Computer troubles and the new year intervened but, here, at last, gingerbread and tea at the ready, is our promised interview with past-LCRW contributor Daniel Rabuzzi whose first novel of The Choir Boats, Volume One of Longing for Yount, was recently published by Chizine Publications. The Choir Boats is great fun: Rabuzzi’s characters are original and as the book leaves London behind the reader is off into a fresh and lively new world.
Daniel keeps a blog where he interviews artists and writers, reports on readings (and what he’s reading) and what he and his wife, wood carver Deborah Mills, are up to so it only seemed fair to put him on the other side of the paper:
Let’s start with the basics: how long did it take you write The Choir Boats?
Bits of The Choir Boats come from my journals and sketchbooks going back as far as junior high school. Then, one Sunday in May, 2002, I sat down to write my brother a letter and instead Barnabas, Sanford, Sally and Tom appeared in the house on Mincing Lane… quite unforeseen, I must tell you, but very welcome! I delivered final edits on the manuscript in May, 2009, so I needed seven years for The Choir Boats.
You live in NYC, why did you set the novel in London?
Ah, a great question…I think of NYC and London as half-twins: we have a Chelsea and a Soho, they have a Chelsea and a Soho, and so on (alike, and yet so very different). I have spent about a year in total in London over the past few decades: on business in the City, researching at the British Library, visiting friends, spending hours in the Charing Cross bookstores and at the V & A…and always tramping around the quirkiest precincts I can find– small streets in Lambeth or Maida Vale, a prospect from Chalk Farm, lanes in Whitechapel, and so on. Always I find in London a sense of secrets– some good, some less so– marshalled behind the facades, tucked away just around the corner of the mews…whereas here in NYC, what you see is usually what you get, for better or worse we are much more “in your face.” For me, fantasy is about sensing and pursuing the hidden, the secretive, so London feels much the better fit for converse with Yount. (Also, I fell in love in London with my wife and creative partner, Deborah Mills, who was at the time studying there.) Having said that, NYC makes a cameo appearance in The Choir Boats (as a waystation for Maggie and her mother), and might just play a more central role in later books about our world and Yount. Delia Sherman has certainly shown how effectively NYC can serve as a portal for fantasy in her Changeling books!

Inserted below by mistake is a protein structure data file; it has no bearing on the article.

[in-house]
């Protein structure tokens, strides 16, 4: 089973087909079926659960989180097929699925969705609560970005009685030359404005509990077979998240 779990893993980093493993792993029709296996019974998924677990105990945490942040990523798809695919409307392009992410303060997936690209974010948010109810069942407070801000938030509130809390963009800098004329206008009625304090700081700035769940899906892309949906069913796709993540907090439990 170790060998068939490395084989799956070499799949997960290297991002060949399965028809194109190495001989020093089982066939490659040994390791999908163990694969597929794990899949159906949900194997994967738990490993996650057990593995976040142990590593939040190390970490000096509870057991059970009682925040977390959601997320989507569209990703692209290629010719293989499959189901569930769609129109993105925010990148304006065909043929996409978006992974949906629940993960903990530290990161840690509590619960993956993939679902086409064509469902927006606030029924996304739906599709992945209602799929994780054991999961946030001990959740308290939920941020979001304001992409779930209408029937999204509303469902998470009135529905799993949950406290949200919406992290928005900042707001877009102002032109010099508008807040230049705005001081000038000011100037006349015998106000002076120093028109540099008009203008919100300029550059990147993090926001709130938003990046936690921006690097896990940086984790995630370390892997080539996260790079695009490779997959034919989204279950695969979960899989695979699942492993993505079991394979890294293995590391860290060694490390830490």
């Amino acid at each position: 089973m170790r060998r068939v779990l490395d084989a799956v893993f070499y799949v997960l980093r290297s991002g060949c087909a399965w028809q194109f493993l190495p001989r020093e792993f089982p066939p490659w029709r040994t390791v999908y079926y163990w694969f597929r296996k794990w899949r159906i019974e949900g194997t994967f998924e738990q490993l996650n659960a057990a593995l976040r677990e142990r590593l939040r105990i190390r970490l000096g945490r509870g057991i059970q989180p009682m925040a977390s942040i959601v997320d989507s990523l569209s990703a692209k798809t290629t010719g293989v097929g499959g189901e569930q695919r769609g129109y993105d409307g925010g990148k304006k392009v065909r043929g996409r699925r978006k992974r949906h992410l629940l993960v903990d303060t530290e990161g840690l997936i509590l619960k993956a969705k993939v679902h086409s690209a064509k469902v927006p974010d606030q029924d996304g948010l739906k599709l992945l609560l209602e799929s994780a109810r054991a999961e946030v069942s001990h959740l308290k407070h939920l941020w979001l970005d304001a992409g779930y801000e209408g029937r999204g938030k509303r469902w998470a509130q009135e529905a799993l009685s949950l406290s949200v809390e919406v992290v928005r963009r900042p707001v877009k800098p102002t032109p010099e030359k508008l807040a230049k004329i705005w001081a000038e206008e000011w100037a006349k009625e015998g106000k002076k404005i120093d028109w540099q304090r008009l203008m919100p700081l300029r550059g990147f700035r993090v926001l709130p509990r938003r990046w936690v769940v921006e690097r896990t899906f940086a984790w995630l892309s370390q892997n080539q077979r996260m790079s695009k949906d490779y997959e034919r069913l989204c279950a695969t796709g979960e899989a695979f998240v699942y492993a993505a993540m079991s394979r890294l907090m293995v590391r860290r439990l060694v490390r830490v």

What kind of research did the novel involve?
I earned my PhD in modern European history…the research for The Choir Boats stems largely from my doctoral work on 18th- and 19th-century merchants in northern Europe. I often feel like Pierce Moffett, the idiosyncratic historian in John Crowley’s Aegypt Cycle, asking whether the world has more than one history. Or the protagonists in the works of Umberto Eco and of A.S. Byatt, hunting for clues in a rebarbative and ever-branching history.
You obviously love playing with language. Who are your favorite writers and what stream of fiction do you think influenced your novel?
Austen, Blake, Dickens, Hesse, Borges and Mann are deep influences, as are Meryvn Peake and Ursula K. Le Guin. Pope, Dickinson, Hopkins, Moore, Hughes, Heaney. Lately I have been reading Z. Z. Packer, Elise Paschen, Sarah Lindsay, Alice Oswald, Nathaniel Mackey, Andrea Barrett, Nnedi Okorafor. I especially like the writers I loosely call ‘the New Stylists”: Theodora Goss, Cat Valente, Sonya Taafe, JoSelle Vanderhooft, Sandra Kasturi, Naomi Novik, Susanna Clarke. “Neo-Romanticists” might be a better label, as their various uses of language evoke Endymion, Alastor, Tieck’s Fantasus and Novalis’s search for the blue flower. Greer Gilman and Ellen Kushner are the pioneers here, their wordplay (simultaneously lush and incisive) an inspiration to the most recent cohort. Sarah Micklem and D.L. Cornish are two other writers whose prose sings to me.
As the book goes on you include an increasing number of literary characters and play more with the idea of stories. Will these characters ever cross over from story to our world?
Yes, though precisely how is still being marinated in my night-kitchen. I do know that a certain Elizabeth Darcy (born Bennett) will play a minor but necessary role in The Indigo Pheasant, or, A Tax from Heaven, the sequel to The Choir Boats. Careful readers will recall that Elizabeth is a friend of Sally’s through Elizabeth’s City relatives.
A rich black tea with lots of milk and sugar, and gingerbread or almond cookies. The Dutch and Flemish make a ginger-cinnamon-nutmeg cookie for the winter holidays called speculaas that would be particularly appropriate.
Mmm. Thanks Daniel!